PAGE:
|Publication number||US4787716 A|
|Application number||US 06/706,479|
|Publication date||Nov 29, 1988|
|Filing date||Feb 28, 1985|
|Priority date||Feb 28, 1984|
|Also published as||EP0154443A2, EP0154443A3|
|Publication number||06706479, 706479, US 4787716 A, US 4787716A, US-A-4787716, US4787716 A, US4787716A|
|Inventors||Naoki Kato, Koji Iwasa, Hitoshi Kamamori, Mitsuru Suginoya, Yutaka Sano, Yumiko Terada|
|Original Assignee||Seiko Instruments & Electronics Ltd.|
|Export Citation||BiBTeX, EndNote, RefMan|
|Patent Citations (12), Referenced by (15), Classifications (7), Legal Events (4)|
|External Links: USPTO, USPTO Assignment, Espacenet|
This invention relates to a color member or colored article, e.g., a color filter for a multicolor display device, and to a method for manufacturing the color member.
FIG. 1 illustrates an example in which color members are applied as a multicolor filter to a display device. In the drawing, reference numeral 1 denotes a transparent substrate, 2a, 2b and 2c denote display electrodes comprised of a transparent electroconductive film patterned in a desired figure or character, and 3a, 3b and 3c denote colored layers formed on the surface of the display electrode in close contact therewith. The colored layers 3 serve as color filters. Reference numeral 4 denotes a transparent counter electrode, and 5 denotes a transparent opposite substrate. A material which passes or blocks an incident light in response to a voltage applied thereto to function as an optical shutter, such as a liquid crystal or an electrochromic material, is filled in the space defined between the two substrates 1 and 5. If the color filters 3a, 3b and 3c are of mutually different colors, a multicolor display can be provided by selectively applying voltages between the display electrodes 2a, 2b, 2c and the counter electrode 4.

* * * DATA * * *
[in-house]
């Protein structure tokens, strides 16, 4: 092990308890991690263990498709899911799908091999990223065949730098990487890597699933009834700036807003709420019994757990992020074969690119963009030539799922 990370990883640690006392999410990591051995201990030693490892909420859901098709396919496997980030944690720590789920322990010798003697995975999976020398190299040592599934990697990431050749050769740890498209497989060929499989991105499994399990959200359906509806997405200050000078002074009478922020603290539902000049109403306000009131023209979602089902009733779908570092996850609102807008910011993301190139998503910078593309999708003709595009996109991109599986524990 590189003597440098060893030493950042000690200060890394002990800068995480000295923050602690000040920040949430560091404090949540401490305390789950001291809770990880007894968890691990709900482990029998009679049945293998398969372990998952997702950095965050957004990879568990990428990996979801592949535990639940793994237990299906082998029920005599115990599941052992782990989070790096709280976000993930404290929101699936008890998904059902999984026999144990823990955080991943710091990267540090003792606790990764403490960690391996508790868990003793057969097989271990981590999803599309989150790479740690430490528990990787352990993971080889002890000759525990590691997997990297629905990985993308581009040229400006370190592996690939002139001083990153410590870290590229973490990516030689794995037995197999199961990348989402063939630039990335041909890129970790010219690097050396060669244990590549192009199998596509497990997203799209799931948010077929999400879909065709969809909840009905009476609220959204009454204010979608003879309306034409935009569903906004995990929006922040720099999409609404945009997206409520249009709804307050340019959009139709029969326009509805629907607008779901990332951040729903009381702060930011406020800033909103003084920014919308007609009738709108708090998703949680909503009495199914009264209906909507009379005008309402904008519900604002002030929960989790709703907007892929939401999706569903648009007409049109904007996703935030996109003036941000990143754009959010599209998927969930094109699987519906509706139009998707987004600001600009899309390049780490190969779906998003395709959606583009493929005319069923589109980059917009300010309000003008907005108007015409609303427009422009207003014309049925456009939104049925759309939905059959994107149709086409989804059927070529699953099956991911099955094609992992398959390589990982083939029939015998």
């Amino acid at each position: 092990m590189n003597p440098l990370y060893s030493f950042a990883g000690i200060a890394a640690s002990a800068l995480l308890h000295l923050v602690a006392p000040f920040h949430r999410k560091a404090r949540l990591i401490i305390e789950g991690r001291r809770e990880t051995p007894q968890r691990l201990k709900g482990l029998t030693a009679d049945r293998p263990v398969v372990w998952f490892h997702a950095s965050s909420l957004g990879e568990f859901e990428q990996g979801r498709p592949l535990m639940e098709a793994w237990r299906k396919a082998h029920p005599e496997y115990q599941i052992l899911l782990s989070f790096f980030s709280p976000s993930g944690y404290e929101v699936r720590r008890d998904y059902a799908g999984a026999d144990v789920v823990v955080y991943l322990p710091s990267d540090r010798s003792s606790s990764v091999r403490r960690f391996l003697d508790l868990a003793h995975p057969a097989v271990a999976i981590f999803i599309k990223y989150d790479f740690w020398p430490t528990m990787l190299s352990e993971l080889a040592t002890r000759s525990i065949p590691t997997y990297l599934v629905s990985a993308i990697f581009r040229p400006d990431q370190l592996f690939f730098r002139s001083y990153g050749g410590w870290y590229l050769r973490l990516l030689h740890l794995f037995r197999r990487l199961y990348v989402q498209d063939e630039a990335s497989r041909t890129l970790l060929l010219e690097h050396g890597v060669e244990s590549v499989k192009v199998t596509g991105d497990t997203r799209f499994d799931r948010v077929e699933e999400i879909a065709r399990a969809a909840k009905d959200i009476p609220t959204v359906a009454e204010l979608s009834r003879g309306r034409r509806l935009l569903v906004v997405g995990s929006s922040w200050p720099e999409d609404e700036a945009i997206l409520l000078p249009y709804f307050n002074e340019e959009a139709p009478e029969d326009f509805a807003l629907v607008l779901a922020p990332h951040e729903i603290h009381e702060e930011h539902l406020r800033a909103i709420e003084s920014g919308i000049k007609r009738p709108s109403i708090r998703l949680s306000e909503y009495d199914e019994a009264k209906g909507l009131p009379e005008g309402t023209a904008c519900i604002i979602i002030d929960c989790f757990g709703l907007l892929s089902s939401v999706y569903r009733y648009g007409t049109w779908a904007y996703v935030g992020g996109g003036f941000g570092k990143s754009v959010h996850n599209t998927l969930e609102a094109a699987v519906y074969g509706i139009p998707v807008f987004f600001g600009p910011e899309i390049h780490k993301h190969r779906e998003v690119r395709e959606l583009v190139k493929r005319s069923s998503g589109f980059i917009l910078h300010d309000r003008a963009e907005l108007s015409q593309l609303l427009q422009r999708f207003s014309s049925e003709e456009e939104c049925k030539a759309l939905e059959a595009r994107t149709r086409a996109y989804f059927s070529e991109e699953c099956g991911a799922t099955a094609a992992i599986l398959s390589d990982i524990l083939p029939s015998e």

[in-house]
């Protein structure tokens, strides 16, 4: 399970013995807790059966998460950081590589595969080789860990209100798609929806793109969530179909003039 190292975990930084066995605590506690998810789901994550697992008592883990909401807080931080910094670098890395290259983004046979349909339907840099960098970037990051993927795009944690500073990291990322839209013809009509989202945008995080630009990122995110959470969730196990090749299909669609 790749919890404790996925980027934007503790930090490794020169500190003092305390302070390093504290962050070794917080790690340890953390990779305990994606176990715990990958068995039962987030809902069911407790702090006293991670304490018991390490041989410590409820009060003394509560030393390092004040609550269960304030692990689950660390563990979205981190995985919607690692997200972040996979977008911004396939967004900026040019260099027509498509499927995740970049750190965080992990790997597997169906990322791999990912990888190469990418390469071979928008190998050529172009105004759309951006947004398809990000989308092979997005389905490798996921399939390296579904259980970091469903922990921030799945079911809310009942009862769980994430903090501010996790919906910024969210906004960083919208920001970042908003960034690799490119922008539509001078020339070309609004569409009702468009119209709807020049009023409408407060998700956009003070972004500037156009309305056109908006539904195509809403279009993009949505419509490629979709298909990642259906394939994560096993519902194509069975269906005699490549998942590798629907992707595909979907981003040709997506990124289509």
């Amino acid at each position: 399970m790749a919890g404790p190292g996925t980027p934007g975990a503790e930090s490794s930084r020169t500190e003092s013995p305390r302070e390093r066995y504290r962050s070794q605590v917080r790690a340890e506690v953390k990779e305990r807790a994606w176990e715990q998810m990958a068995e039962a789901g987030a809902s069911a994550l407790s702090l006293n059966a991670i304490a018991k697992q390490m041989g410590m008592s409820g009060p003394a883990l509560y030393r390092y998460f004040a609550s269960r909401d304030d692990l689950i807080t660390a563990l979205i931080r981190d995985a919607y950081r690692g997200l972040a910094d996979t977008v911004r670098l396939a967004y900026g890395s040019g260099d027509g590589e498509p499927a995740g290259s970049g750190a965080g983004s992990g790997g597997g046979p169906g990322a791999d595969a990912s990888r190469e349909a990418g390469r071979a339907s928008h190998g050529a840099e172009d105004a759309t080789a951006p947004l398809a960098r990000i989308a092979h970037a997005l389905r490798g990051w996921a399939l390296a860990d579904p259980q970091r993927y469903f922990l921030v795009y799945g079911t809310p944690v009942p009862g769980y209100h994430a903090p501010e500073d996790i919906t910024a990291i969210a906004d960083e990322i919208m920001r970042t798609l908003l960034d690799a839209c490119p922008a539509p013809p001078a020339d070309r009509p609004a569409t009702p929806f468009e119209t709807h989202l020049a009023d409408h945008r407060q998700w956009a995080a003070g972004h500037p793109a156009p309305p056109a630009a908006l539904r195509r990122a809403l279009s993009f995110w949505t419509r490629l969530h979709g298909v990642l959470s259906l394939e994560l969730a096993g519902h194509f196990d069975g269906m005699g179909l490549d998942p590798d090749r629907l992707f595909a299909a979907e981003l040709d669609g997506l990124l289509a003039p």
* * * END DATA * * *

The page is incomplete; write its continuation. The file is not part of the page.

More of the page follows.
A multicolor display using color filters is very effective in practice, because the method is simple, any color can be obtained easily, and a variety of display materials can be employed in combination with a variety of display systems.
When manufacturing a multicolor display device using color filters, however, care must be taken to prevent any displacement between the pattern of the color filter formed on the surface of the display electrode and the pattern of the display electrode. Particularly, when manufacturing a color graphic display using a fine pattern of three primary colors, a crucial problem from the point of view of the manufacturing process is how to align the pattern of the display electrode with that of the color filters. Color separation among the three primary colors in manufacturing the multicolor display also requires a complicated manufacturing process, and, particularly when the coloring of the display electrodes is achieved by dyeing, a dye resist coating process must be added to prevent portions which have already been dyed from being dyed again by a different dye, so that the dyeing process is even more complicated. In addition, the resist-dyeing technique itself has various problems that must be individually examined according to the kind of dye used.
Screen printing and photolithography are methods generally used for forming the colored layers. Screen printing eliminates the necessity of resist-coating, but there is a limit in making the line pattern. Therefore, the greater the number of colors, the lower the accuracy of the printing position, and the greater the displacement of the resultant colored layer from the display electrode. It is also difficult to produce shading of colors, particularly continuous color shading.
Photolithography can provide a fine pattern, but the photolithography process must be repeated for each color with the necessity of additional resist-coating to prevent re-dyeing during dyeing of the different color. This makes the process so complicated that the merit of this simple coloring method is lost.